Pink Pitaya and Rose Raw Cheesecake

Pink dragon fruit (pitaya) + rose water in a creamy, delicate raw cheesecake is such a simple, dreamy treat -- made all the more lush and creamy with the help of a little coconut cream instead of oil ?

By Audrey, Unconventional Baker.
Pink dragon fruit (pitaya) + rose water in a creamy, delicate raw cheesecake is such a simple, dreamy treat — made all the more lush and creamy with the help of a little coconut cream instead of oil ?

Now about that pink pitaya… finding pink dragon fruit in Canada (or at least in Ontario) has been mission impossible from day one — and I’ve looked everywhere! (or at least it feels like). So much white pitaya, and sometimes a yellow variety will crop up too (both of which I adore of course), but no pink pitaya to be found for the life of me. To this day I’ve yet to taste a fresh pink dragon fruit.

Why does that matter?! I don’t know, but I’m a crazy fruity person and have a zeal for tasting all kinds of new things and this pink pitaya became an elusive unicorn I’ve been chasing with fervor…

And so, while Ontario appears to have some bizarre pink dragon fruit prohibition going on ? I’ve opted for the next best thing — pink pitaya powder. And while I’m still waiting for the day my fingers are stained pink by a juicy fresh pitaya, getting powdered (dehydrated) pink pitaya comes with some interesting perks:

I get to experience some manner of pink dragon fruit ???
It makes an absolutely gorgeous natural pink (from the gentlest of pinks to the deepest of fuchsias) food coloring
As a powder added to a raw cake it tastes absolutely amazing. Contrast that to beetroot powder, which while I love, there’s a limit to how much I could get away with adding to a cake before it starts tasting like a boiled beet ?
Using a dehydrated powdered form of fruit creates a much creamier cake since there isn’t extra liquid being introduced into the mix via the fruit juice / water content — i.e. amazing cake texture for the win

Believe it or not, I actually only used the tiniest amount of powder for this cake (it is a tiny cake of course, so it’s not overly disproportionate) to get all these pretty shades in there. You could add a lot more to up the flavor of the pitaya or to get deeper shades.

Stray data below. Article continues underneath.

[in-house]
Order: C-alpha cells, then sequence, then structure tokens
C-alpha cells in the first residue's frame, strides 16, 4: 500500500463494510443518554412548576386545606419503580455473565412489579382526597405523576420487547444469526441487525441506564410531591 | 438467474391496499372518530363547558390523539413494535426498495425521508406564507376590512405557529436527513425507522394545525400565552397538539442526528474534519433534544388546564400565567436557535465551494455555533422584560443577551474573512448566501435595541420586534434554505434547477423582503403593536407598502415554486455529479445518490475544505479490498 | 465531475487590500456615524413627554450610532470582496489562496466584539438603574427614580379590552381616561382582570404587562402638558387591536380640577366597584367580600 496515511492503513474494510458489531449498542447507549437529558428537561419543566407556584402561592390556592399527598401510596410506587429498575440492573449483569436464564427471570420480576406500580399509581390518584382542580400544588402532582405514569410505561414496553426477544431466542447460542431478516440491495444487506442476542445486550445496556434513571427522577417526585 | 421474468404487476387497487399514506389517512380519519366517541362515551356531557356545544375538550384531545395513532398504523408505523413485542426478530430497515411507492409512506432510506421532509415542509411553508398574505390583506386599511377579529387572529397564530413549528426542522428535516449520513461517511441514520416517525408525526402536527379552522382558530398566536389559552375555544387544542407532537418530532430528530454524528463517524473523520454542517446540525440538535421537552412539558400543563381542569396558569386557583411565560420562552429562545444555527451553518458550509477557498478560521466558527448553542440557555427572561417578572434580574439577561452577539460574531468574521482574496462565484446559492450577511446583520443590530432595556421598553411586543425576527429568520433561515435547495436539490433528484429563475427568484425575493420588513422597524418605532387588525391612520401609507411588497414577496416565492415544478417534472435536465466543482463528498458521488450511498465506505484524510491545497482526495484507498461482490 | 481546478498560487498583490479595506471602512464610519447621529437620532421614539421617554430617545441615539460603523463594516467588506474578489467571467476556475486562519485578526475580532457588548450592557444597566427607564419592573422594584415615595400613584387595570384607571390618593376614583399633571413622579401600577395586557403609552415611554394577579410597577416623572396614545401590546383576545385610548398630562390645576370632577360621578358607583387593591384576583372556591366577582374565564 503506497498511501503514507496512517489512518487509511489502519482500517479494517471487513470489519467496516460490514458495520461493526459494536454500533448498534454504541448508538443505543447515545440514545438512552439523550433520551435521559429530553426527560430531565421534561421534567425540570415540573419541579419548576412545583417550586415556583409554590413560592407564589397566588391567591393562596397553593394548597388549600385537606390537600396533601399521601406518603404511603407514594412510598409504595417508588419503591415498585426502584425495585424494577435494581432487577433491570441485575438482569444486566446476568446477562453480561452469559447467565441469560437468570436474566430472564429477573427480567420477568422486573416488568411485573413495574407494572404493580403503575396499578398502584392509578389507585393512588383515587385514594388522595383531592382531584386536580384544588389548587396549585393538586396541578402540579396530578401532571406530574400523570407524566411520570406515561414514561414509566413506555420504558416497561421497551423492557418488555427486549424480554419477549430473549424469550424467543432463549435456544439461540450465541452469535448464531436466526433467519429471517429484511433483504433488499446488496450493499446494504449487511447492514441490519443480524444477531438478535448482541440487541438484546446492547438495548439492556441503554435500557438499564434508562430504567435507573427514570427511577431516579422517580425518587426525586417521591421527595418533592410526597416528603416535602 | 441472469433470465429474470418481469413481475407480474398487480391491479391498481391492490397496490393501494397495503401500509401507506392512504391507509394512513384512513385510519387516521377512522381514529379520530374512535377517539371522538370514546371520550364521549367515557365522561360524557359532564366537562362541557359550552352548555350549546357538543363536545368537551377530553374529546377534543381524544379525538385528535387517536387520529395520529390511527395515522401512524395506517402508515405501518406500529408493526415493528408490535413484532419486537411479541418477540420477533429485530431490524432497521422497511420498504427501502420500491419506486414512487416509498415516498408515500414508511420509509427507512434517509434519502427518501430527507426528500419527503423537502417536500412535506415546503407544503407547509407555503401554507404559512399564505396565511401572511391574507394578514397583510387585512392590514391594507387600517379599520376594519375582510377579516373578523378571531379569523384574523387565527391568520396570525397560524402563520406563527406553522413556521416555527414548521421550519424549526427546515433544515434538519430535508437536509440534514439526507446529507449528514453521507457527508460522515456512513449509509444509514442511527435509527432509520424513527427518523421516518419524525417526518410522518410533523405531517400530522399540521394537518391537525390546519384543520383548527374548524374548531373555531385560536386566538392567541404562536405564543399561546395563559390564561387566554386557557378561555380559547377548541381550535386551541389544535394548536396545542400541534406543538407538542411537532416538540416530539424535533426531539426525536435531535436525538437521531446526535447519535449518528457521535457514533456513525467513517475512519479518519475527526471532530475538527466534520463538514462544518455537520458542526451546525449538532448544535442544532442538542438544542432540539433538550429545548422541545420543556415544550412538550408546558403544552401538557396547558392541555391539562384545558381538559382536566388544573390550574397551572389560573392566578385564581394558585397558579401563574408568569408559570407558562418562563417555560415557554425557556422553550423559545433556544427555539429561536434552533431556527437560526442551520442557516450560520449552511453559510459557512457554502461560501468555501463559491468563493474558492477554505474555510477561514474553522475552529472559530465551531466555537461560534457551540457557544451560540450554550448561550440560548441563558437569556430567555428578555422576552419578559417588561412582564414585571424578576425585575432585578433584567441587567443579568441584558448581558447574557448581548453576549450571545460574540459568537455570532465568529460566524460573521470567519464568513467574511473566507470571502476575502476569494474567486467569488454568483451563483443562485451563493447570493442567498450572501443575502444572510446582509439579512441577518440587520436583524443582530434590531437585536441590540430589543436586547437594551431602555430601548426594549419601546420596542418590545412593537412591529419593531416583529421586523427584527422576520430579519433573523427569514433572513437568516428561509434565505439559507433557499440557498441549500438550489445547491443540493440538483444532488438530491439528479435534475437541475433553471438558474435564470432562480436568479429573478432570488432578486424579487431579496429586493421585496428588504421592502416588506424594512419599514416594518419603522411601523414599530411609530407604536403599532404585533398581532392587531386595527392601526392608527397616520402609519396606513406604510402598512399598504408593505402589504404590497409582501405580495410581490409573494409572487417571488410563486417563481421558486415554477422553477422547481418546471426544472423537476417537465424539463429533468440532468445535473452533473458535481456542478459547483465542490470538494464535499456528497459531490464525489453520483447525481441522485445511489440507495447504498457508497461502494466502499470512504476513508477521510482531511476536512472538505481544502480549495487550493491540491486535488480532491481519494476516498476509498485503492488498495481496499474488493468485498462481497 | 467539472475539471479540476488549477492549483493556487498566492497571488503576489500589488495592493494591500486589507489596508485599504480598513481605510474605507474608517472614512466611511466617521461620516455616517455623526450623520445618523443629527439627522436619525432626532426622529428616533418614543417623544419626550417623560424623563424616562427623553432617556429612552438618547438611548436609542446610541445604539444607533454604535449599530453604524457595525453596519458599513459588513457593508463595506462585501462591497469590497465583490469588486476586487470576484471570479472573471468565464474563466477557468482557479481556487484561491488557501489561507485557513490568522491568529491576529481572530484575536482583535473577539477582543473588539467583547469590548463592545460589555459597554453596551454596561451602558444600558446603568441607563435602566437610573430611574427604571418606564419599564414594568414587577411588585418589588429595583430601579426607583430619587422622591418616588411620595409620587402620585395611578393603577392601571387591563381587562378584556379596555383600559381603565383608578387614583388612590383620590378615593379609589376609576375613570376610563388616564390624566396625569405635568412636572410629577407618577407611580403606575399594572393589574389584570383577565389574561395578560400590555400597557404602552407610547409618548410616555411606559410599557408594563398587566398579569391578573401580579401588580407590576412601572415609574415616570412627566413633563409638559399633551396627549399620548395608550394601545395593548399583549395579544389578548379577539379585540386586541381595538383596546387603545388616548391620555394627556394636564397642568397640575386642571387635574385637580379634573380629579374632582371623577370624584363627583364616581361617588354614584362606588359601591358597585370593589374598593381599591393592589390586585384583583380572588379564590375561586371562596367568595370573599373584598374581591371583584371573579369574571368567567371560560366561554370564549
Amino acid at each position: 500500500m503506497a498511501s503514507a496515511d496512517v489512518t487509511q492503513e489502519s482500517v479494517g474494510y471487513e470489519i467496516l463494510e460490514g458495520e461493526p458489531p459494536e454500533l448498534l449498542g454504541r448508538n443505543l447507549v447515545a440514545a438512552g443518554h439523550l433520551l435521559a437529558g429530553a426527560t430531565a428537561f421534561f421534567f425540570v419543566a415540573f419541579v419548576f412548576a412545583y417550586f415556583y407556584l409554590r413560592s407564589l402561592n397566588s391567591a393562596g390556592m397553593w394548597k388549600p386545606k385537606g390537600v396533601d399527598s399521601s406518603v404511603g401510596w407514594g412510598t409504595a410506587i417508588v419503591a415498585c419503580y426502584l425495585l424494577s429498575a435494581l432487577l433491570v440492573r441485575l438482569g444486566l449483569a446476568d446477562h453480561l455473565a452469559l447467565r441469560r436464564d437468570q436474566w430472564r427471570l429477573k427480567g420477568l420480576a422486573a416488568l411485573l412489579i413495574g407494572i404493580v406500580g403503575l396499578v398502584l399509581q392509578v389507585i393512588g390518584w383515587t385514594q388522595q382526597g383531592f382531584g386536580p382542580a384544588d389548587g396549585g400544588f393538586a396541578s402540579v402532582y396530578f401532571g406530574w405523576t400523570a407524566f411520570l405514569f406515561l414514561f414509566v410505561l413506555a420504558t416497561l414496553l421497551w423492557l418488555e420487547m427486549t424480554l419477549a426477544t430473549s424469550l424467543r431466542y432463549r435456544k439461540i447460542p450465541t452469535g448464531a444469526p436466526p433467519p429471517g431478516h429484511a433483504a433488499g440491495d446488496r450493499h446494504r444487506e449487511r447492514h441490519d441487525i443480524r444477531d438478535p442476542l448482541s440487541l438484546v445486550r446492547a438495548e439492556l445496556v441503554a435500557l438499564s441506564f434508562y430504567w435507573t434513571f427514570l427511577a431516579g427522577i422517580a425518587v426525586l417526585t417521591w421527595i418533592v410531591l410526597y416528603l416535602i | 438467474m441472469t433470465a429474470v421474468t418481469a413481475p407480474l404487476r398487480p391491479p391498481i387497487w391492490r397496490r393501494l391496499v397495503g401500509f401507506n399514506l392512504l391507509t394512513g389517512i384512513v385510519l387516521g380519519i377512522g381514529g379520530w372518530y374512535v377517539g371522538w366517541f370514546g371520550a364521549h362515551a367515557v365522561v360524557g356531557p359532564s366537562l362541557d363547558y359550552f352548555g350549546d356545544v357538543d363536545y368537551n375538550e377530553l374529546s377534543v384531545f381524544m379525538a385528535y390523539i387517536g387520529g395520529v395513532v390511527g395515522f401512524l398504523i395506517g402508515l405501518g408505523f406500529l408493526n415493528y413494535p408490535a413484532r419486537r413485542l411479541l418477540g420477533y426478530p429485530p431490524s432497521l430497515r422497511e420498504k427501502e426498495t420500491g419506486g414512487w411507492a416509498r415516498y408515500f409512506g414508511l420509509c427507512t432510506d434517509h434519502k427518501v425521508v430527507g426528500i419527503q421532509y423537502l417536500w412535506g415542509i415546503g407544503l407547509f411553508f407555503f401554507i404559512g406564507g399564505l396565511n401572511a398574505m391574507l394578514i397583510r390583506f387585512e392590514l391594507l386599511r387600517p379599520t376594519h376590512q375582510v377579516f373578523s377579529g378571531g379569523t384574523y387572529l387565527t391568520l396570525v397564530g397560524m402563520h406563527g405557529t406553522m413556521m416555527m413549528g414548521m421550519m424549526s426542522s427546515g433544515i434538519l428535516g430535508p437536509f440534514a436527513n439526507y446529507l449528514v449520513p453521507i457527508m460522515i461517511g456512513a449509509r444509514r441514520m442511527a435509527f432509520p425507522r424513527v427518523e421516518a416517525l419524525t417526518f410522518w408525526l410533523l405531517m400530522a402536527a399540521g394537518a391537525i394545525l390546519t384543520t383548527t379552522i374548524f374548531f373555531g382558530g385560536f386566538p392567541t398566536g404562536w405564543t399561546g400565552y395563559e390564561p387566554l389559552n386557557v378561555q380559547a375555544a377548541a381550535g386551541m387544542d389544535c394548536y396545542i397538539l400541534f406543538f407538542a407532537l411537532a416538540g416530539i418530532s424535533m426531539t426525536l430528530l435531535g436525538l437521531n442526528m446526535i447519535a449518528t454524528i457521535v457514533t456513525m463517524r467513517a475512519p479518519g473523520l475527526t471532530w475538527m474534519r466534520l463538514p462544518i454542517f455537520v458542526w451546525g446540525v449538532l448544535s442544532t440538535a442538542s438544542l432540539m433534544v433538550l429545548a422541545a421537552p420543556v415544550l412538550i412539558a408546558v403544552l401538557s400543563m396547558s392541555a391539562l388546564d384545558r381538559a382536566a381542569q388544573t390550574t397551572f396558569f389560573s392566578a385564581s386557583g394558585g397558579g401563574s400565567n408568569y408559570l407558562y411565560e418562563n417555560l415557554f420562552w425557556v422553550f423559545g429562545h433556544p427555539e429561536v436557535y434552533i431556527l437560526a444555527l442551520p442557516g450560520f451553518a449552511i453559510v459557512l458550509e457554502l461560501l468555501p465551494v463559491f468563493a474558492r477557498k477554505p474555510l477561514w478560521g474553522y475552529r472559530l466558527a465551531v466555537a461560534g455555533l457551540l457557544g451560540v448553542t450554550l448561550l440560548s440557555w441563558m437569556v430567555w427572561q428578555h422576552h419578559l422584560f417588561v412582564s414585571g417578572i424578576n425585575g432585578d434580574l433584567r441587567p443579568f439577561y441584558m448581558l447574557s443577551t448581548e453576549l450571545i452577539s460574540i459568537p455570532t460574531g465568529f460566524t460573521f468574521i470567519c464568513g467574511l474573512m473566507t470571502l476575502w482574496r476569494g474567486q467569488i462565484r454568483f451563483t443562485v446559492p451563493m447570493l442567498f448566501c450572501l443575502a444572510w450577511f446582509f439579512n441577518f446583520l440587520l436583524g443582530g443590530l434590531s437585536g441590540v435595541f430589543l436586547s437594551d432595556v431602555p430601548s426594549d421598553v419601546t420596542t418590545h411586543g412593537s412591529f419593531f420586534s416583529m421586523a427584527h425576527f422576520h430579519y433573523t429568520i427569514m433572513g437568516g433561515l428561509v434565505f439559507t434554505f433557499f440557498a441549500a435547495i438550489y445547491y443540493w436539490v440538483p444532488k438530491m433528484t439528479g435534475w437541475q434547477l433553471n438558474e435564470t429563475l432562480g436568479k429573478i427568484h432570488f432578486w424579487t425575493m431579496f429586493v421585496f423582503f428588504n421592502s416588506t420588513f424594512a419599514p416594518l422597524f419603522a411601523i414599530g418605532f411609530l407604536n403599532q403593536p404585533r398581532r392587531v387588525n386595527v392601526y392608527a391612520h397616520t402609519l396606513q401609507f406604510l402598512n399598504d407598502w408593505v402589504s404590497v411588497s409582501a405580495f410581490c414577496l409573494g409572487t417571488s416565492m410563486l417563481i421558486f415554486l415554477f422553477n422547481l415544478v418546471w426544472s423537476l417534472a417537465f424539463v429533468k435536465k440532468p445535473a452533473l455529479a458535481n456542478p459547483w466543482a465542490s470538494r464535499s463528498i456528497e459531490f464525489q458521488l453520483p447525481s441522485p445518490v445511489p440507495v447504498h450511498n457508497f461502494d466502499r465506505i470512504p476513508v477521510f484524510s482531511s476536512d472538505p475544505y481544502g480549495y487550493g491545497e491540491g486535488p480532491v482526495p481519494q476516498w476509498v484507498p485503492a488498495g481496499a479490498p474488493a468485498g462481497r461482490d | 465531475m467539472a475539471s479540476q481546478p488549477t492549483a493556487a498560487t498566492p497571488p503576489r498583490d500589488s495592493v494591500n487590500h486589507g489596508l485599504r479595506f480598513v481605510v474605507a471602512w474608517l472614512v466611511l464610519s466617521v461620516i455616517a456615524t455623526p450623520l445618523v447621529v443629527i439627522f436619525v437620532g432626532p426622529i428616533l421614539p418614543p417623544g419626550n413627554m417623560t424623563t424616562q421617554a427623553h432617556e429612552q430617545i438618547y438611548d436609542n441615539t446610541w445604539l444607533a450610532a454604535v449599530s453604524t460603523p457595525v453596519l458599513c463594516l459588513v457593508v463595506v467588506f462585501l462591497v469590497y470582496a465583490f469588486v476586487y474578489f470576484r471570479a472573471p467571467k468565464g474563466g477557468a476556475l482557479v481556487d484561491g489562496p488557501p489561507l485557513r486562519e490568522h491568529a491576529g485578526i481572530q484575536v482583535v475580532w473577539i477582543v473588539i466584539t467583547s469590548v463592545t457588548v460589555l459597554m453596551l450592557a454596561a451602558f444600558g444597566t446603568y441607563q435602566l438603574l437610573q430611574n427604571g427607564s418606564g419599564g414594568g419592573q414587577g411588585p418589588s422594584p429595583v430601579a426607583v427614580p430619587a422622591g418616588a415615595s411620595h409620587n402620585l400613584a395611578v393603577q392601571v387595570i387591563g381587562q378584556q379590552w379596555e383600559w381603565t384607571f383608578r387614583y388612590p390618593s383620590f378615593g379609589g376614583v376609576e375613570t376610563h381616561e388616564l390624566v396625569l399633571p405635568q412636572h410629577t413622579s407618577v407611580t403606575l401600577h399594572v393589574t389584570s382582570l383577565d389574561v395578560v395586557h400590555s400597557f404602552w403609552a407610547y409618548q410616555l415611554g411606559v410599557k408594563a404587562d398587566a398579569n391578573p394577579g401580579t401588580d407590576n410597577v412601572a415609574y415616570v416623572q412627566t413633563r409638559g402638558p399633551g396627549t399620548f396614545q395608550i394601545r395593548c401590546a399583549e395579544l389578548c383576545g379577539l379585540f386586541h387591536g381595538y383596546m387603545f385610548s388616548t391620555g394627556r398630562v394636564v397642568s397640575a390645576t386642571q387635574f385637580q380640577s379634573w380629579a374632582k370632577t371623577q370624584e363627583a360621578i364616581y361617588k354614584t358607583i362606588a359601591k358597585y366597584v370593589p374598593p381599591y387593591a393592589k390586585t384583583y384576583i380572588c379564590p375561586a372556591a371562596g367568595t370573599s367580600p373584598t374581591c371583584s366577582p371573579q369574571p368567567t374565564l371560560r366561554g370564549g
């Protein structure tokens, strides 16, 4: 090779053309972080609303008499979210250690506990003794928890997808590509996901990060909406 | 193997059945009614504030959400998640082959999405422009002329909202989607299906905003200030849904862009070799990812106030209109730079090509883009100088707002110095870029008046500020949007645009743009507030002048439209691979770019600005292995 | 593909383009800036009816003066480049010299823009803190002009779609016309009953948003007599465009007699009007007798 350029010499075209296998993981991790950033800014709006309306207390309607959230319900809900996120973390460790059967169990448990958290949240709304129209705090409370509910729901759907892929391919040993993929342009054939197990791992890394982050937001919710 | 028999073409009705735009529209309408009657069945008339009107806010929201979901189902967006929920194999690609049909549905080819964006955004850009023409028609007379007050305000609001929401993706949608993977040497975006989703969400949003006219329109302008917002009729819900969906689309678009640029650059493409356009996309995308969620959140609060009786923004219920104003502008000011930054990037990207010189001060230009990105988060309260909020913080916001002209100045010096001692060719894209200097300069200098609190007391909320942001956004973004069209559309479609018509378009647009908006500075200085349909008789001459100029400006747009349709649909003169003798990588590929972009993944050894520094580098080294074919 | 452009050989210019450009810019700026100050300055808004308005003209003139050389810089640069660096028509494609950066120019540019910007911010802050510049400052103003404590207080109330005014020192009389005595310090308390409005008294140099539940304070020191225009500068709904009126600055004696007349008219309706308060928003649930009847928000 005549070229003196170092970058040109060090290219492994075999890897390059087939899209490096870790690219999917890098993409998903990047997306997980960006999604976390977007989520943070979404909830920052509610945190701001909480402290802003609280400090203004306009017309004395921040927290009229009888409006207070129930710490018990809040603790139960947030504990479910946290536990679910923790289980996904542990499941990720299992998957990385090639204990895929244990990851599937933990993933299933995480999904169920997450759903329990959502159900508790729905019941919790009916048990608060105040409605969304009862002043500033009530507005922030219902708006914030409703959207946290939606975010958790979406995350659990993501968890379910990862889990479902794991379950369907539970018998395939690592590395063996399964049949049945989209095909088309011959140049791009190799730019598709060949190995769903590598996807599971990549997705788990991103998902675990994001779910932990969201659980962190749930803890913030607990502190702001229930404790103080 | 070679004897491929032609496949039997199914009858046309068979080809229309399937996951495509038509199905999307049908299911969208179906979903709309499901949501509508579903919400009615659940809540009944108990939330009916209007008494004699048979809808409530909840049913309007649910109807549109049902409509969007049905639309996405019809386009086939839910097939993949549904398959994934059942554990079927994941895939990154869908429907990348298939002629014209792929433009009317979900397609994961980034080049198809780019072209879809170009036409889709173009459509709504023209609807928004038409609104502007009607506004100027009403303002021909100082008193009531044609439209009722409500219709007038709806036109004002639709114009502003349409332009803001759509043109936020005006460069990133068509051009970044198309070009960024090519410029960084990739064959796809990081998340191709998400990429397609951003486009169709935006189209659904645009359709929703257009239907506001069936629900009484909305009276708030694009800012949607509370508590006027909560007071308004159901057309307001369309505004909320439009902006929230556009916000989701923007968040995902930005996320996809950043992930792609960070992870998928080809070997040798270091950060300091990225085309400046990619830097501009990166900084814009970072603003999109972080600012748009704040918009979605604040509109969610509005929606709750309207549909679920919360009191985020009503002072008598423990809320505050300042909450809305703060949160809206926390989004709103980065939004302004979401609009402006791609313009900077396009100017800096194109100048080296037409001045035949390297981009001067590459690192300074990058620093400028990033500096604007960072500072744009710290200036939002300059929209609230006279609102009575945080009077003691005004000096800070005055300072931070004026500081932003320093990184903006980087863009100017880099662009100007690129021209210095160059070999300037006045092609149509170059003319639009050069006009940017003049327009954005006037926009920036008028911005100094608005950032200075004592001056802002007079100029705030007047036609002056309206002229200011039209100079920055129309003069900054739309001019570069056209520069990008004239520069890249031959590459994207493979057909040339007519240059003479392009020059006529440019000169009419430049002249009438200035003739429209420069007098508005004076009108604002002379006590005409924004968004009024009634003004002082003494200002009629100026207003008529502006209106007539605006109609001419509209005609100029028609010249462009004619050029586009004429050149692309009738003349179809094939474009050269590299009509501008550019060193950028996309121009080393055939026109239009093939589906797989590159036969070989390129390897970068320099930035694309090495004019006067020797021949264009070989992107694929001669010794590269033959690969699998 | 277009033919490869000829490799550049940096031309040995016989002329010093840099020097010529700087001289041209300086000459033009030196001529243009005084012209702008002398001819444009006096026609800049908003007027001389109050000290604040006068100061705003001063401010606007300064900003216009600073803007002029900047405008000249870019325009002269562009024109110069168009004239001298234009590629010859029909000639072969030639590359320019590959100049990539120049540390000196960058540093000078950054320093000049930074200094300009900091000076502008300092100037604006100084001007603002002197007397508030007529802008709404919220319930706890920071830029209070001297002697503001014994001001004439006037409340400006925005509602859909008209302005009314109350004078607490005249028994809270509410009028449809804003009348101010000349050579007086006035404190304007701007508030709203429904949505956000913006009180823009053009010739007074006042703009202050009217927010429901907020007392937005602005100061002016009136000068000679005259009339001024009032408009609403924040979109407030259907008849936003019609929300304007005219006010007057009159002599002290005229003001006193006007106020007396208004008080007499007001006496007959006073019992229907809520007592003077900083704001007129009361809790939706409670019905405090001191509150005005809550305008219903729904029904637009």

I liked the balance between the hint of pitaya and the hint of rose — it seems the perfect flavor pairing. I’ve been repeating it in my smoothies some days since — just love it.

Also keep in mind that fruit powder is very concentrated. I couldn’t find an exact stat for dragon fruit, but an example I have experience with would be — 1 whole beet yields 1 tbsp dehydrated powder. 1 Vitamix pitcher full of dehydrated greens yields about 2-3 tbsp powder. I imagine just based on my own experience of making fruit and veg powders that 1 pitaya would probably be about 2 tsp of powder or so (which also explains the cost of fruit powders — imagine how many pitayas had to be concentrated into that powder baggy!).
Now to the sourcing part — I got my dragon fruit powder from Just Blends, whom I mentioned in detail in this blue surf cake recipe post. In short though, it’s a small-scale company I can really recommend — the products are really good quality, relatively affordable, and ship world-wide.

If you are unable to get pitaya powder, you can go with a bit of beetroot powder here or another berry powder instead, or use some natural food coloring. But if you are curious to try it out, I say give the pitaya powder a try (if you haven’t already) — it’s a wholefoods, great quality, nutritious product, and will help you make beautiful pink cakes, smoothies, and so on.

I also worked out a discount for Unconventional Baker readers with Steph, the owner of Just Blends, so if you buy from there and want to get a better price use coupon code: UB10% to get ten percent off your purchase. ??

Once you’ve got the powder, you’re all set on your way to delicious, lightly fruity, fragrant, and exotic little cakes ??